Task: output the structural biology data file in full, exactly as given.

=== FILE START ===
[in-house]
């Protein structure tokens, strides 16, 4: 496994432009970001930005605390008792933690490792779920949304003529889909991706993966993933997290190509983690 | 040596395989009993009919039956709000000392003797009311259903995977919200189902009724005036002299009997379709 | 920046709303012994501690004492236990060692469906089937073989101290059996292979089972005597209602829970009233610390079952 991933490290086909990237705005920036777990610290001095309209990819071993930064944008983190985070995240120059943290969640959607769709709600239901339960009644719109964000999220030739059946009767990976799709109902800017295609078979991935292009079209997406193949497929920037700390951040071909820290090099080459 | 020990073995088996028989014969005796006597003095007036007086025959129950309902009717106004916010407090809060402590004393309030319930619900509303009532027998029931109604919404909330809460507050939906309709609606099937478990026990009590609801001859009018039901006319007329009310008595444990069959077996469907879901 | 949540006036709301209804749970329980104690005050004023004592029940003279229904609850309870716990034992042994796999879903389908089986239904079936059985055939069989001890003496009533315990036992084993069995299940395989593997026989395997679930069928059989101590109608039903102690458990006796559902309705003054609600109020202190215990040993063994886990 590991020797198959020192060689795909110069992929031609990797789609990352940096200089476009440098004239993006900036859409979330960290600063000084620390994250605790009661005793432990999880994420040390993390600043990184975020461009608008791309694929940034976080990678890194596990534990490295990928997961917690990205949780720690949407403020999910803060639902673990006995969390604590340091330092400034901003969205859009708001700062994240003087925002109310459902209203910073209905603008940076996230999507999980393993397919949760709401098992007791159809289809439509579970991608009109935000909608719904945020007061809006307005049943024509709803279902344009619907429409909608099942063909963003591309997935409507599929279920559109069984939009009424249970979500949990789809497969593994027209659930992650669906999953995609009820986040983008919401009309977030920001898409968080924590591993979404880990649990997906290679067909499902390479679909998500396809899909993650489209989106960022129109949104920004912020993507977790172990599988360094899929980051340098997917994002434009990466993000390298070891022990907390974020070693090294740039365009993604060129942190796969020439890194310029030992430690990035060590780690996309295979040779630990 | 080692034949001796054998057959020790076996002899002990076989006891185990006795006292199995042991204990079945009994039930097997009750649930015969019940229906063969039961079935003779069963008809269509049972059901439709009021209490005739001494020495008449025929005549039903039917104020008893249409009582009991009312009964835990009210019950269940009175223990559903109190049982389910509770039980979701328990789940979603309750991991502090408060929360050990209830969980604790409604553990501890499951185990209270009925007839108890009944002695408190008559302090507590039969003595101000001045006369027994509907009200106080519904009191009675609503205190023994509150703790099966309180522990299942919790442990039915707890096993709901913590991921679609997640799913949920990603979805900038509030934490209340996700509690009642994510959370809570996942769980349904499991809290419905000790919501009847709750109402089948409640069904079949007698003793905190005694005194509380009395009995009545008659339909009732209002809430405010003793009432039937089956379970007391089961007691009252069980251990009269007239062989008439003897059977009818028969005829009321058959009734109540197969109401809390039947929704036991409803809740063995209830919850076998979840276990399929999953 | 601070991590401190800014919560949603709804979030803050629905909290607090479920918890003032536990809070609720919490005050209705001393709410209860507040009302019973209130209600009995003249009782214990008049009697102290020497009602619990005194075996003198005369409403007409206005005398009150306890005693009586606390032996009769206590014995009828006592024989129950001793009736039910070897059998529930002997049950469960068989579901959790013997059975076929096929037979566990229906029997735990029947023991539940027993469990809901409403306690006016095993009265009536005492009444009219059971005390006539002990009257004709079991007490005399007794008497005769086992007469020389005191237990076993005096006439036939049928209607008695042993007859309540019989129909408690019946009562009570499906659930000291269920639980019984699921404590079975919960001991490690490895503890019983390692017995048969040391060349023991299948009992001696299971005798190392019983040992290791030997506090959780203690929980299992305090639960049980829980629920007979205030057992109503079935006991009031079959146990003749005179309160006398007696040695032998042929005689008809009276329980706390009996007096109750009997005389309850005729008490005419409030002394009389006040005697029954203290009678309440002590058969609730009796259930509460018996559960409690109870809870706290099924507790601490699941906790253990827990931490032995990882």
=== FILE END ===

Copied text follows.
[in-house]
């Protein structure tokens, strides 16, 4: 496994432009970001930005605390008792933690490792779920949304003529889909991706993966993933997290190509983690 | 040596395989009993009919039956709000000392003797009311259903995977919200189902009724005036002299009997379709 | 920046709303012994501690004492236990060692469906089937073989101290059996292979089972005597209602829970009233610390079952 991933490290086909990237705005920036777990610290001095309209990819071993930064944008983190985070995240120059943290969640959607769709709600239901339960009644719109964000999220030739059946009767990976799709109902800017295609078979991935292009079209997406193949497929920037700390951040071909820290090099080459 | 020990073995088996028989014969005796006597003095007036007086025959129950309902009717106004916010407090809060402590004393309030319930619900509303009532027998029931109604919404909330809460507050939906309709609606099937478990026990009590609801001859009018039901006319007329009310008595444990069959077996469907879901 | 949540006036709301209804749970329980104690005050004023004592029940003279229904609850309870716990034992042994796999879903389908089986239904079936059985055939069989001890003496009533315990036992084993069995299940395989593997026989395997679930069928059989101590109608039903102690458990006796559902309705003054609600109020202190215990040993063994886990 590991020797198959020192060689795909110069992929031609990797789609990352940096200089476009440098004239993006900036859409979330960290600063000084620390994250605790009661005793432990999880994420040390993390600043990184975020461009608008791309694929940034976080990678890194596990534990490295990928997961917690990205949780720690949407403020999910803060639902673990006995969390604590340091330092400034901003969205859009708001700062994240003087925002109310459902209203910073209905603008940076996230999507999980393993397919949760709401098992007791159809289809439509579970991608009109935000909608719904945020007061809006307005049943024509709803279902344009619907429409909608099942063909963003591309997935409507599929279920559109069984939009009424249970979500949990789809497969593994027209659930992650669906999953995609009820986040983008919401009309977030920001898409968080924590591993979404880990649990997906290679067909499902390479679909998500396809899909993650489209989106960022129109949104920004912020993507977790172990599988360094899929980051340098997917994002434009990466993000390298070891022990907390974020070693090294740039365009993604060129942190796969020439890194310029030992430690990035060590780690996309295979040779630990 | 080692034949001796054998057959020790076996002899002990076989006891185990006795006292199995042991204990079945009994039930097997009750649930015969019940229906063969039961079935003779069963008809269509049972059901439709009021209490005739001494020495008449025929005549039903039917104020008893249409009582009991009312009964835990009210019950269940009175223990559903109190049982389910509770039980979701328990789940979603309750991991502090408060929360050990209830969980604790409604553990501890499951185990209270009925007839108890009944002695408190008559302090507590039969003595101000001045006369027994509907009200106080519904009191009675609503205190023994509150703790099966309180522990299942919790442990039915707890096993709901913590991921679609997640799913949920990603979805900038509030934490209340996700509690009642994510959370809570996942769980349904499991809290419905000790919501009847709750109402089948409640069904079949007698003793905190005694005194509380009395009995009545008659339909009732209002809430405010003793009432039937089956379970007391089961007691009252069980251990009269007239062989008439003897059977009818028969005829009321058959009734109540197969109401809390039947929704036991409803809740063995209830919850076998979840276990399929999953 | 601070991590401190800014919560949603709804979030803050629905909290607090479920918890003032536990809070609720919490005050209705001393709410209860507040009302019973209130209600009995003249009782214990008049009697102290020497009602619990005194075996003198005369409403007409206005005398009150306890005693009586606390032996009769206590014995009828006592024989129950001793009736039910070897059998529930002997049950469960068989579901959790013997059975076929096929037979566990229906029997735990029947023991539940027993469990809901409403306690006016095993009265009536005492009444009219059971005390006539002990009257004709079991007490005399007794008497005769086992007469020389005191237990076993005096006439036939049928209607008695042993007859309540019989129909408690019946009562009570499906659930000291269920639980019984699921404590079975919960001991490690490895503890019983390692017995048969040391060349023991299948009992001696299971005798190392019983040992290791030997506090959780203690929980299992305090639960049980829980629920007979205030057992109503079935006991009031079959146990003749005179309160006398007696040695032998042929005689008809009276329980706390009996007096109750009997005389309850005729008490005419409030002394009389006040005697029954203290009678309440002590058969609730009796259930509460018996559960409690109870809870706290099924507790601490699941906790253990827990931490032995990882």